World’s Largest Gold Coin Stolen From Berlin Museum

Big Maple Leaf.jpg

The canadian coin known as “ Big Maple Leaf ” weighs about 221 pounds. It is made of 99.999 percentage saturated gold, with a market value of more than $ 4 million. The Royal Canadian Mint produced only five copies of the coin, one of which was displayed behind bulletproof glass at Berlin ’ s Bode Museum. But early Monday good morning that unassailable glass was shattered. And the loom coin, Melissa Eddy reports for The New York Times, was stolen .

The back rampart of the Bode backs out onto a commuter railway, and the burglarize seems to have taken plaza during a two-hour window when trains do not run. Police were called to the museum at 4 A.M., and believe that the coin was stolen between 3:20 and 3:45 A.M. A museum window above the railway had been “ forcibly opened, ” police spokesperson Winfrid Wenzel said, according to Eddy. Officers besides found a ladder on the lift roadbed of the railroad track, not far from the museum.

The working theory is that the thieves—there were likely multiple perpetrators, judge by the coin ’ second weight—dragged the Big Maple Leaf through the museum, booted it out the window and transported it down the railroad track track, possibly to a nearby park. But officials have even to reveal how the burglars managed to lug the lump of gold—which weighs a much as a refrigerator, Eddy notes—out of the museum without attracting attention .

“ Neither I nor the Bode Museum can go into detail regarding personnel inside the construction, the alarm system or security installations, ” said Wenzel, according to Michael Nienaber of Reuters. Museum spokesman Markus Farr simply told Nienaber that the mint was stolen. “ It ’ s gone, ” Farr said .

Amidst these skimp details, one thing seems clean : the burglars entered with a specific mission in mind. The now-shattered display sheath contained other, smaller coins, reports Travis M. Andrews of The Washington Post. But merely the Big Maple Leaf was pilfered .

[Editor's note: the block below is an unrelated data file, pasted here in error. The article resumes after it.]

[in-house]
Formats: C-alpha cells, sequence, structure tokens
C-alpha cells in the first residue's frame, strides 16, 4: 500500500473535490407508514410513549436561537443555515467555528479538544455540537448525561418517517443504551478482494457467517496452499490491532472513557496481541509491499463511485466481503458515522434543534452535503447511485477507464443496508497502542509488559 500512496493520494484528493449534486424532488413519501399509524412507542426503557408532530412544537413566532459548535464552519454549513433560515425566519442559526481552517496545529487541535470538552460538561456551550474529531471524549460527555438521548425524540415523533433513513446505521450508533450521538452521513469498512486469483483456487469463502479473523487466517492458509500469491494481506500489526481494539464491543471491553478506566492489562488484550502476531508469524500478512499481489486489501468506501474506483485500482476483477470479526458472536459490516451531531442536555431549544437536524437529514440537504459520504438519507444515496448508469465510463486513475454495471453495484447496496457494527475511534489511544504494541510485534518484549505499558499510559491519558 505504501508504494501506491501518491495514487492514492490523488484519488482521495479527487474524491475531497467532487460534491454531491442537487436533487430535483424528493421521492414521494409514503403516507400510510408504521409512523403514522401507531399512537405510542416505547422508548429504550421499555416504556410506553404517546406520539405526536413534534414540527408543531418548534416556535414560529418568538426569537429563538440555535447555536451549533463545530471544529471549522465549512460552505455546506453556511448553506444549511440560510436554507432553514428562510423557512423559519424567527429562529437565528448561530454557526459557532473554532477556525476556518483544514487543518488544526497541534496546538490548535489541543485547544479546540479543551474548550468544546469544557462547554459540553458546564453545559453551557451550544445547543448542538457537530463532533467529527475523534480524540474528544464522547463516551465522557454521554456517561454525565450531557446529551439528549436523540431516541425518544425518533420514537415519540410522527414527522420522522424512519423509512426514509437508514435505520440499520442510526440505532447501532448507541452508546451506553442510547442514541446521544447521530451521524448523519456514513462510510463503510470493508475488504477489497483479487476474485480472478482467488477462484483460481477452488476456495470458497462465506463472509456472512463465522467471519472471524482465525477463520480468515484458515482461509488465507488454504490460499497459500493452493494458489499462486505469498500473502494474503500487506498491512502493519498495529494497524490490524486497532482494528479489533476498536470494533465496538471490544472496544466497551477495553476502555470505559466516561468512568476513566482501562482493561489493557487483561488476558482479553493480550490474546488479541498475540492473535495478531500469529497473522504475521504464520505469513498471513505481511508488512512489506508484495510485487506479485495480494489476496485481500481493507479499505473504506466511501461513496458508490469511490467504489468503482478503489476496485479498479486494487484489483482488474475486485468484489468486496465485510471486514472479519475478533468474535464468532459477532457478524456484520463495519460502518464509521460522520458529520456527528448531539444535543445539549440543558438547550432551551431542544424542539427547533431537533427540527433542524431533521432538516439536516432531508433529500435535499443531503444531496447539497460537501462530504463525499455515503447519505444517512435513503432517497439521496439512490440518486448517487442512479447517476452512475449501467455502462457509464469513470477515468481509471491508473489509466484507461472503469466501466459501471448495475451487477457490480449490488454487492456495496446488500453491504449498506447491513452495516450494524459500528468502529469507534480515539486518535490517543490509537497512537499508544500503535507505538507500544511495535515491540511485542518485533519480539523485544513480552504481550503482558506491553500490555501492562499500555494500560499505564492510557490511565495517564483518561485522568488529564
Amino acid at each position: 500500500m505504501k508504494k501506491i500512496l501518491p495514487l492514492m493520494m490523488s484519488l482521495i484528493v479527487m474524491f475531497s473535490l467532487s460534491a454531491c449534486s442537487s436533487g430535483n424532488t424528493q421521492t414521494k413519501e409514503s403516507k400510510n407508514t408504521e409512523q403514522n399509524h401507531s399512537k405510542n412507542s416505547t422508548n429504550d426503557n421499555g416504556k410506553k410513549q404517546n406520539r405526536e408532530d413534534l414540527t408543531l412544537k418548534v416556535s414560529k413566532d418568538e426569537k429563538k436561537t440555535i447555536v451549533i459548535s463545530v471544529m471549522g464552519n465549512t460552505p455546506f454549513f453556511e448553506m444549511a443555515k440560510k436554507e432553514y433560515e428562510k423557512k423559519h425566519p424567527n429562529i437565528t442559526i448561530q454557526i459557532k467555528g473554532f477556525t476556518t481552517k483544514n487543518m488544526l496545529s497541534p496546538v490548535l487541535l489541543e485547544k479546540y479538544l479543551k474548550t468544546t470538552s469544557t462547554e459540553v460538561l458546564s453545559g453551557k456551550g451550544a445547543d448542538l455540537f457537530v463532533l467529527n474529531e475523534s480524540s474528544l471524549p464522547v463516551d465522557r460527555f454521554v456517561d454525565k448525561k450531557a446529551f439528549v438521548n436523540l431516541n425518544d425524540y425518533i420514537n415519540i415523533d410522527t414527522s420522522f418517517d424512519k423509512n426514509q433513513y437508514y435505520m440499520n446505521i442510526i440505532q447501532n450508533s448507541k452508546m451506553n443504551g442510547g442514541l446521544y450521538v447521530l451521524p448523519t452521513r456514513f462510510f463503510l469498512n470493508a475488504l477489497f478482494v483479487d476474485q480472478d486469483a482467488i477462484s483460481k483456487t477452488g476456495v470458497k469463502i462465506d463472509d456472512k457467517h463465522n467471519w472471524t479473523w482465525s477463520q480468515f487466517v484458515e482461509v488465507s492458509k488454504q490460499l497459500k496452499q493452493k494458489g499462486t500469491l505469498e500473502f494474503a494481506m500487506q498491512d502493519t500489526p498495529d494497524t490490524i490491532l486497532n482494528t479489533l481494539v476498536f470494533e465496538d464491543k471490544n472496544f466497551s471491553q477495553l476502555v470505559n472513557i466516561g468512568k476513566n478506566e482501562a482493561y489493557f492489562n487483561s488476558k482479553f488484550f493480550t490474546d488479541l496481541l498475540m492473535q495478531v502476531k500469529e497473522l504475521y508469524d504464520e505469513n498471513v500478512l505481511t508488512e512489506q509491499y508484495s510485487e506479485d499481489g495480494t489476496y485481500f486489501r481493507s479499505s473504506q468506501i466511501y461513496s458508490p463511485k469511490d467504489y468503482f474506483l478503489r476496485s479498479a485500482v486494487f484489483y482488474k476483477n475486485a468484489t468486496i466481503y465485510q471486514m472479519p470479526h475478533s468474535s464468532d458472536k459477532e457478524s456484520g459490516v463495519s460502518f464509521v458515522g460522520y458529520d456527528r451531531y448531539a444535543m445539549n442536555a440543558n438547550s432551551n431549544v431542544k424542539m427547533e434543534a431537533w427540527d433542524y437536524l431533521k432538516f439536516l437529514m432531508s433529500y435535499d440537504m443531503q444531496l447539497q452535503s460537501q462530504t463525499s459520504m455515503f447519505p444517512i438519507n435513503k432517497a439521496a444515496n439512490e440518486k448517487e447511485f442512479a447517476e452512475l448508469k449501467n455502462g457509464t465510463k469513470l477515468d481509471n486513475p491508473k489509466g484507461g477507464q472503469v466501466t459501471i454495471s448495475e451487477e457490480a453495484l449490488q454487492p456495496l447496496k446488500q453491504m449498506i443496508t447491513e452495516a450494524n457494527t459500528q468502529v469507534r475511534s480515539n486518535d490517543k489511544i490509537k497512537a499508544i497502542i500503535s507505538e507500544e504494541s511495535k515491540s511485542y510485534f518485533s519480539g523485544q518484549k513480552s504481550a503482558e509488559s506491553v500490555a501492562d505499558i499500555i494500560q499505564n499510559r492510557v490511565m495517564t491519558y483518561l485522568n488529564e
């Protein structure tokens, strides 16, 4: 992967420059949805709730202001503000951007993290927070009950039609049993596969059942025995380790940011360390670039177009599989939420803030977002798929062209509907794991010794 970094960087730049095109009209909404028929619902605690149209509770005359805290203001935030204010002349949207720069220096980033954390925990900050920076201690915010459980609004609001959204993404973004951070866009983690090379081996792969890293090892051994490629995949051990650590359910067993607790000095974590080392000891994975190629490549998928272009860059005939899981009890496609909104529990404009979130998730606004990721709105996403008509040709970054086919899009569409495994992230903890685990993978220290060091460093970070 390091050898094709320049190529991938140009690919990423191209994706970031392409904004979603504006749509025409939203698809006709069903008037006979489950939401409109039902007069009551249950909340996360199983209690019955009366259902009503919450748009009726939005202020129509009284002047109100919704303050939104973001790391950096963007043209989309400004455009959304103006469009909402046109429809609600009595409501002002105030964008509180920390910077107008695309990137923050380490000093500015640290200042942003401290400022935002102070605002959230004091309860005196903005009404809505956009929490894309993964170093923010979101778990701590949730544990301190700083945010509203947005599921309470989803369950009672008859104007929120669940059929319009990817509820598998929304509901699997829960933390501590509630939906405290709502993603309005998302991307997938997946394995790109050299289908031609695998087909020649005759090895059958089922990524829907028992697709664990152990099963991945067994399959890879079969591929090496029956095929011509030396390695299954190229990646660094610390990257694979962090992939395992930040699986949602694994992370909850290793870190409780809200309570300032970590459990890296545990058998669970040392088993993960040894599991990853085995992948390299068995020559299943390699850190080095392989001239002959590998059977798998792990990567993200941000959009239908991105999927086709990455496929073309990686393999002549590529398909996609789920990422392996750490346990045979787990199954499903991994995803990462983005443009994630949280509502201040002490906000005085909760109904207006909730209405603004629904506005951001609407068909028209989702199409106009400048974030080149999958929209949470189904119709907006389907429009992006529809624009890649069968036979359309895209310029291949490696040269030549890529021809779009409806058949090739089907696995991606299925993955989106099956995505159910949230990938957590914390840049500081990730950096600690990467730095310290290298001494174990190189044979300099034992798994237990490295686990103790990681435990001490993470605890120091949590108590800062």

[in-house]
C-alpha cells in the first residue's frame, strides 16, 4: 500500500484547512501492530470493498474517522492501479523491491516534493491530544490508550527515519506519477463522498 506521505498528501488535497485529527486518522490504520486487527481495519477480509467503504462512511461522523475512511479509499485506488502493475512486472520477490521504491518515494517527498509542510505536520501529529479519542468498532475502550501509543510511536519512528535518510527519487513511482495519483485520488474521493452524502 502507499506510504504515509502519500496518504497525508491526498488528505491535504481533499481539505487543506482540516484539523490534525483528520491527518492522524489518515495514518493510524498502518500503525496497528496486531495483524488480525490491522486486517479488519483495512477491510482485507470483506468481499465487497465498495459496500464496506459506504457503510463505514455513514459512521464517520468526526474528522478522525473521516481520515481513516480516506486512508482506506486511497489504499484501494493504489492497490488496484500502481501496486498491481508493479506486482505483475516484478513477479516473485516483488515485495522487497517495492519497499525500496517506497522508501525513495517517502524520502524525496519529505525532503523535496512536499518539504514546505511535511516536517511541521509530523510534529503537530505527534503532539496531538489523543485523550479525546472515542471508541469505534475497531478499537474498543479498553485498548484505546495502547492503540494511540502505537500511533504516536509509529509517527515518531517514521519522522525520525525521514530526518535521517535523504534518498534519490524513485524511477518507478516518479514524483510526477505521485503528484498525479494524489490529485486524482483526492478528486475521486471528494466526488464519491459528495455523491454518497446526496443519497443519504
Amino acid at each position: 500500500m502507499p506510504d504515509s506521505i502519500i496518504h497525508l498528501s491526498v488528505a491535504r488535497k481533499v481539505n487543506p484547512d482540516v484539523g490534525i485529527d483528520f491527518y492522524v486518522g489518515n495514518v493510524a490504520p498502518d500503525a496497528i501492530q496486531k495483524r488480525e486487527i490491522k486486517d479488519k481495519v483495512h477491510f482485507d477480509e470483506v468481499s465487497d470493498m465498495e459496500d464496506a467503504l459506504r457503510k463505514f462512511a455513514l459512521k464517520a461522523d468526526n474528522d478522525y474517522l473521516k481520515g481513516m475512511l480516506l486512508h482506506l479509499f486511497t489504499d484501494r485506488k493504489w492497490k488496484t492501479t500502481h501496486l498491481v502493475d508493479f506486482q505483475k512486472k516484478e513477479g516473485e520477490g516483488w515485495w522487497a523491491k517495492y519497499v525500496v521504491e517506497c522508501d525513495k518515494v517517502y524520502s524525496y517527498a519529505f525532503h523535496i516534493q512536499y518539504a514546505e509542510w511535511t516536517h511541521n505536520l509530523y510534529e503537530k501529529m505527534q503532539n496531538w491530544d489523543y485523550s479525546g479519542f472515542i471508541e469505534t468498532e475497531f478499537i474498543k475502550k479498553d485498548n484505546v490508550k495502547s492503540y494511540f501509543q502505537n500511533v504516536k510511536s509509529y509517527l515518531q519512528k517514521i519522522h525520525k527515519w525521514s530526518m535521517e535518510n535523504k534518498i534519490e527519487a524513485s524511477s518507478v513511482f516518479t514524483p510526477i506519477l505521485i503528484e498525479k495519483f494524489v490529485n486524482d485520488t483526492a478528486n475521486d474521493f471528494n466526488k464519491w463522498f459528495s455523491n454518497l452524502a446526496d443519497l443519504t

The first gear Big Maple Leaf was produced in 2007, according to the web site of the Royal Canadian Mint. Guinness World Records deemed it the populace ’ south largest going coin later that year. “ Why did the Royal canadian Mint make the populace ‘s saturated and largest gold bullion coin ? ” the Mint ’ s site asks. “ Because we can. ”

The mint was stamped with a portrayal of Elizabeth II on one english and a maple leaf on the early, reports CNN ’ s Donie O ’ Sullivan. Its face prize is $ 1 million, but its marketplace value is more than $ 4 million .

The Mint subsequently produced five coins to be sold to concerned customers, writes Andrews of The Washington Post. One of these coins was acquired by the Bode Museum in 2010, where it was displayed until the holocene heist .

In a translate affirmation, Michael Eissenhauer, General Director of the Bode, addressed the larceny and called for the coin ‘s condom return to the museum : “ A larceny is one of the worst types of newsworthiness a museum director can get. We are shocked that a burglar overcome the security system with which we have successfully protected our objects for many years. The perpetrator acted violently and we are felicitous that cipher was injured. now we hope that the perpetrator will be caught and that the expensive mint will be returned unharmed to the Bode Museum ‘s coin solicitation. ”

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